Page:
The ASA acknowledged the ad included scenes of graphic violence in which a man fought a group of women wearing sexually provocative clothing. We acknowledged some viewers might find the women's clothing gratuitous and offensive, and the idea of a man fighting women distressing and offensive. However, we noted the ad was age-restricted, and accessed via a Facebook page and YouTube channel which were specifically about the Hitman game. We considered it was likely that internet users who viewed the ads would therefore have specifically sought out material relating to the game and would be familiar with its premise and the types of characters and imagery which featured in the ad. We also considered that, in addition to the age-restrictions, the 18 rating at the beginning of the ad clearly signposted to viewers that the content would be of a particular type. Furthermore, we considered that, because the 'Saints' were armed and initiated the violence, it was clear, even to viewers unfamiliar with the game, that they were professional assassins who had been sent to kill Agent 47, and that the violence on his part was neither random nor sexually motivated. We also noted that the act of closing the eyes of one of the dead women would generally be viewed as a respectful gesture. Whilst we acknowledged that some viewers might find the ad distressing and offensive, we concluded that, because it was age-restricted and unlikely to be viewed by those unfamiliar with the game, it was unlikely to cause serious or widespread offence or distress to viewers of the Hitman Facebook page and YouTube channel. We also considered the ad did not glamorise violence generally, or violence towards women in particular, and we concluded it was not likely to condone or encourage violence or anti-social behaviour.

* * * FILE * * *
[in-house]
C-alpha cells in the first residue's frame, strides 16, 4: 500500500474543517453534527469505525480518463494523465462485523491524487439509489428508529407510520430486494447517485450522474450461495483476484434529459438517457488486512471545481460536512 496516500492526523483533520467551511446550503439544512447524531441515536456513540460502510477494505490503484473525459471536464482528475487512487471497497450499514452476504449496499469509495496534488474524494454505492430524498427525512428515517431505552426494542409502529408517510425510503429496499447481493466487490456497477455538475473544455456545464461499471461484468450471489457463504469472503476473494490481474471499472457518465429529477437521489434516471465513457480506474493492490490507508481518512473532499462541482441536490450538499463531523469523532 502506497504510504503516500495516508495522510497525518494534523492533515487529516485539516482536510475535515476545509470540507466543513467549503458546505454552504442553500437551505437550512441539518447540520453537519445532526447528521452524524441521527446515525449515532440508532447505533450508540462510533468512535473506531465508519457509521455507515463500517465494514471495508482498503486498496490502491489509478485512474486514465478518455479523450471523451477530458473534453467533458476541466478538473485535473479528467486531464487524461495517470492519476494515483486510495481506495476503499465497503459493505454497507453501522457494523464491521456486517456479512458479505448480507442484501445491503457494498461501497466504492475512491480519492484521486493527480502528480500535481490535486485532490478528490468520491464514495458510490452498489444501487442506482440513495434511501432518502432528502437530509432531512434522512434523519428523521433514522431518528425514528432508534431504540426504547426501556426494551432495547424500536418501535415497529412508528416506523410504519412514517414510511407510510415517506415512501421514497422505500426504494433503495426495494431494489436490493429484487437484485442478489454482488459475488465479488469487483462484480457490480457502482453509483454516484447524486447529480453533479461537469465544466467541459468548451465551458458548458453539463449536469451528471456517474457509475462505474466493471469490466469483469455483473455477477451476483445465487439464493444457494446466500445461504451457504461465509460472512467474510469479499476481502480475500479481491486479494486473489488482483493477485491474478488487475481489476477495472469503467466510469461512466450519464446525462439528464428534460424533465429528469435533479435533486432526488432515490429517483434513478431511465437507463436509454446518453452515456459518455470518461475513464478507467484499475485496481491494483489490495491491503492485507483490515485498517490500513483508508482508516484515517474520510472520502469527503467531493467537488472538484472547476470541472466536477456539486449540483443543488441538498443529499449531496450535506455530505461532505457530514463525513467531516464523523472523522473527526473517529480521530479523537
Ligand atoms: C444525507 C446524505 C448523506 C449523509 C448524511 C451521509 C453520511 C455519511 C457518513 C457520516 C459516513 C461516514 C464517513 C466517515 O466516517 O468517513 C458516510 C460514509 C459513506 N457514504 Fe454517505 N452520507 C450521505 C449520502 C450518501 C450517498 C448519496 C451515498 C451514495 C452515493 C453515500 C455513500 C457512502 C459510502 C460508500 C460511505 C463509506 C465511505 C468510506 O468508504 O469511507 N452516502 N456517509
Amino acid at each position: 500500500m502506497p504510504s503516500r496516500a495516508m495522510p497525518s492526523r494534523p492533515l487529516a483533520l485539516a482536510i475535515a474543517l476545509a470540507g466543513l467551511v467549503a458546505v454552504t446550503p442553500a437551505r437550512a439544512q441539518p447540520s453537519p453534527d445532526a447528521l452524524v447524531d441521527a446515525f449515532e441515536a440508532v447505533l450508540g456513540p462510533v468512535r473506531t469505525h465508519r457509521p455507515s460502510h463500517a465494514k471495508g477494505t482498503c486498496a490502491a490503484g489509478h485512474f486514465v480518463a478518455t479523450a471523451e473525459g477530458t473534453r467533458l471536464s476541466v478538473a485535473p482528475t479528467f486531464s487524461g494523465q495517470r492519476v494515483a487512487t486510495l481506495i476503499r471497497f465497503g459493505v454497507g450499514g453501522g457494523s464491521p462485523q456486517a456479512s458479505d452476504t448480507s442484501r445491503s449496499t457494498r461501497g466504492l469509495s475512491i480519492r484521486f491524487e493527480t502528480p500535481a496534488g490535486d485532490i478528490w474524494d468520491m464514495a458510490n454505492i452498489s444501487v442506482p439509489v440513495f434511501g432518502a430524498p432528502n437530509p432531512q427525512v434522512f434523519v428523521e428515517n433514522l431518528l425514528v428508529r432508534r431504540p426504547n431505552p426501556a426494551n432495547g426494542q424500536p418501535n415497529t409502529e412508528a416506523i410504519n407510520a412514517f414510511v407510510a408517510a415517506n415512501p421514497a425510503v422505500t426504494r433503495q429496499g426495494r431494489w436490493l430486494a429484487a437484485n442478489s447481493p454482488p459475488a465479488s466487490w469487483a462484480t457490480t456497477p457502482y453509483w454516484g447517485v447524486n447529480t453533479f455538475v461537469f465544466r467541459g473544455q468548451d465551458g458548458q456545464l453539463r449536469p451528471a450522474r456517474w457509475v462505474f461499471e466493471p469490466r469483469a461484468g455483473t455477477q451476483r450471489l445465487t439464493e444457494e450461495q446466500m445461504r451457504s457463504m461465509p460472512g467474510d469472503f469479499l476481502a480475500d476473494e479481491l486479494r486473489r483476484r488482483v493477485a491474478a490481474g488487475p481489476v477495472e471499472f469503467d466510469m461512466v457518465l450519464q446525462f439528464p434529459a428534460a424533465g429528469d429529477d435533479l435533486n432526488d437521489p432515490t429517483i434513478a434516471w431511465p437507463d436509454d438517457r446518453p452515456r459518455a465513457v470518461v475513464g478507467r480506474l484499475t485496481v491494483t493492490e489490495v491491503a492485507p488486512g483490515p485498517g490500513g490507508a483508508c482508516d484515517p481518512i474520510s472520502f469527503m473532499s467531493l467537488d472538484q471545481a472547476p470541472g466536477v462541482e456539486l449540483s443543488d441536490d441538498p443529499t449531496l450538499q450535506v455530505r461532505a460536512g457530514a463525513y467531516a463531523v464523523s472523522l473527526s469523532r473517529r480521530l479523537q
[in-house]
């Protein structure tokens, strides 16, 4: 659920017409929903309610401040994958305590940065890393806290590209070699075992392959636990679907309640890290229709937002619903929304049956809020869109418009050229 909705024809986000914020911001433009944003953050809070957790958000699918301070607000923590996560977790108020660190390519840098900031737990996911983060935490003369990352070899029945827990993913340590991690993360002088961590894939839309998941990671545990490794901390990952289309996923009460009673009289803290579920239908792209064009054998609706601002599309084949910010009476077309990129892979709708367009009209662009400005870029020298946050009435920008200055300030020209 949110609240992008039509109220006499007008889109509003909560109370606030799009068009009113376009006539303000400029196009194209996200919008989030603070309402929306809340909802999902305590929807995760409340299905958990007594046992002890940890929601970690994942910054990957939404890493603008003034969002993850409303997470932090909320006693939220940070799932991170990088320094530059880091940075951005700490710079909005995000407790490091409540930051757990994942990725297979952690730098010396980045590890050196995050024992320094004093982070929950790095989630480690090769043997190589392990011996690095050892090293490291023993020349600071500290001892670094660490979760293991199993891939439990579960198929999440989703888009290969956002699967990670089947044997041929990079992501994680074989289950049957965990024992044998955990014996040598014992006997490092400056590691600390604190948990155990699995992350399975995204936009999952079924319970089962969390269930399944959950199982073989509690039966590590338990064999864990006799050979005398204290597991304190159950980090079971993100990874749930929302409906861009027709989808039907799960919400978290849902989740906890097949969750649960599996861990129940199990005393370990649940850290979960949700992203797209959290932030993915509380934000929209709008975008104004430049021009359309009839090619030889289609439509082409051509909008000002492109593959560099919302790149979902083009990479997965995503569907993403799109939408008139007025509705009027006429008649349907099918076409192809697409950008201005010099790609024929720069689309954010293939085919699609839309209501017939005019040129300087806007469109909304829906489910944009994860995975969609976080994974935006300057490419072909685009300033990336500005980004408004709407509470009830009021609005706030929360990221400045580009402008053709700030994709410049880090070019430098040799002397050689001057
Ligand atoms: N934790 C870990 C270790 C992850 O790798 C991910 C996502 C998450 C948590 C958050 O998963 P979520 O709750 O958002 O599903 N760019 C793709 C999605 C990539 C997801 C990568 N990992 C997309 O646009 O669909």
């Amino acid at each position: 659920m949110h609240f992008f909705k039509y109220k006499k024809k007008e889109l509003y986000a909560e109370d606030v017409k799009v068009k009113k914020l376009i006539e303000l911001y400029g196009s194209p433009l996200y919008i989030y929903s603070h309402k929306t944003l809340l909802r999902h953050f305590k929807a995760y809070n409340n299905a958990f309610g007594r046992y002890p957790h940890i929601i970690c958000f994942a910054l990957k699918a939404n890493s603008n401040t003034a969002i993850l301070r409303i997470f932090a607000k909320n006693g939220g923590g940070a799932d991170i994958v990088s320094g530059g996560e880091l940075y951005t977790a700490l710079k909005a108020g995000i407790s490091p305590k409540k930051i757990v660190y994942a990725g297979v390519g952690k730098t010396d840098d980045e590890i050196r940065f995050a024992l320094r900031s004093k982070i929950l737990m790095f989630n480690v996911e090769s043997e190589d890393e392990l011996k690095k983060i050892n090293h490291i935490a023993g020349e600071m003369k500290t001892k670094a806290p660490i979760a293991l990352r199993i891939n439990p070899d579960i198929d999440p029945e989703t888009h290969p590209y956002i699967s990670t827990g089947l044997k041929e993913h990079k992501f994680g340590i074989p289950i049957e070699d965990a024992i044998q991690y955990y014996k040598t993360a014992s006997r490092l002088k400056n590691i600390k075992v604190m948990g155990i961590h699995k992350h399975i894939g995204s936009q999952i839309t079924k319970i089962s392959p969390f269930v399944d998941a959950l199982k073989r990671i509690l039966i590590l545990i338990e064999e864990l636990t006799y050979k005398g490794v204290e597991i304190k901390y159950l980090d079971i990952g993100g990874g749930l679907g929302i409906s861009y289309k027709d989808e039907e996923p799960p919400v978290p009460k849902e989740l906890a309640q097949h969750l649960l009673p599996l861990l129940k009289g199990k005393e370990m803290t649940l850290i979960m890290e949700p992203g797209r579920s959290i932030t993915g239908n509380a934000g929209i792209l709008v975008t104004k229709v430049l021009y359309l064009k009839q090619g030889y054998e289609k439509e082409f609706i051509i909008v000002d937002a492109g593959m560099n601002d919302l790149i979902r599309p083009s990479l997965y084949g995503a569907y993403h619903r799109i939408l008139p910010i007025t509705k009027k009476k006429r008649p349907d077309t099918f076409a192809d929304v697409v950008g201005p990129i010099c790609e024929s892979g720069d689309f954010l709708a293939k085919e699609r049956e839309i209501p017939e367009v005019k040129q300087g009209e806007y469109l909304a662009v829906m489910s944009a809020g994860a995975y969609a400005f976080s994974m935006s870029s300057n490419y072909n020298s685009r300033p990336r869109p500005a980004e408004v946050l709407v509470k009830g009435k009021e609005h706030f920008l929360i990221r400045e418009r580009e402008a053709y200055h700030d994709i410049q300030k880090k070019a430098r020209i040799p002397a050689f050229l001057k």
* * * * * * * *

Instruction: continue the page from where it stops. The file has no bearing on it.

On points (1) and (2), we investigated ad (a) under CAP Code (Edition 12) rules 4.1, 4.2 and 4.4 (Harm and offence), but did not find it in breach.